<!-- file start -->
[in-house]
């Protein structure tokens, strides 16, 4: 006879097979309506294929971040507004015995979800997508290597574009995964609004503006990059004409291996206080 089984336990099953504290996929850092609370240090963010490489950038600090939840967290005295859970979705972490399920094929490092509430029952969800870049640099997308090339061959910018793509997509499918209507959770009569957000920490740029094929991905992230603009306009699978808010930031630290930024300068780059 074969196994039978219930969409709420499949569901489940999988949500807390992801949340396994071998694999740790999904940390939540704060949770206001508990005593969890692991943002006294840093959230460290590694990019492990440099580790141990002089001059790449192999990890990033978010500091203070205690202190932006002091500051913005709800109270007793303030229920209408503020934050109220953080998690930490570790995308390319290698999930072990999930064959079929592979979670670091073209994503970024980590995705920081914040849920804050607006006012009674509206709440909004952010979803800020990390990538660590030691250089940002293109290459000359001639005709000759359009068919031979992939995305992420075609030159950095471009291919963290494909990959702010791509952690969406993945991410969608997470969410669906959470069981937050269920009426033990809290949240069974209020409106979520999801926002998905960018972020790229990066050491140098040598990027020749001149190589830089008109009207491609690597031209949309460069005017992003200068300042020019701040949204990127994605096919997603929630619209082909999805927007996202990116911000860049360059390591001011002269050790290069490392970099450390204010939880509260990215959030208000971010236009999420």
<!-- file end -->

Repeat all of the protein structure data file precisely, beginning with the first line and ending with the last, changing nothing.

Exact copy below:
[in-house]
């Protein structure tokens, strides 16, 4: 006879097979309506294929971040507004015995979800997508290597574009995964609004503006990059004409291996206080 089984336990099953504290996929850092609370240090963010490489950038600090939840967290005295859970979705972490399920094929490092509430029952969800870049640099997308090339061959910018793509997509499918209507959770009569957000920490740029094929991905992230603009306009699978808010930031630290930024300068780059 074969196994039978219930969409709420499949569901489940999988949500807390992801949340396994071998694999740790999904940390939540704060949770206001508990005593969890692991943002006294840093959230460290590694990019492990440099580790141990002089001059790449192999990890990033978010500091203070205690202190932006002091500051913005709800109270007793303030229920209408503020934050109220953080998690930490570790995308390319290698999930072990999930064959079929592979979670670091073209994503970024980590995705920081914040849920804050607006006012009674509206709440909004952010979803800020990390990538660590030691250089940002293109290459000359001639005709000759359009068919031979992939995305992420075609030159950095471009291919963290494909990959702010791509952690969406993945991410969608997470969410669906959470069981937050269920009426033990809290949240069974209020409106979520999801926002998905960018972020790229990066050491140098040598990027020749001149190589830089008109009207491609690597031209949309460069005017992003200068300042020019701040949204990127994605096919997603929630619209082909999805927007996202990116911000860049360059390591001011002269050790290069490392970099450390204010939880509260990215959030208000971010236009999420």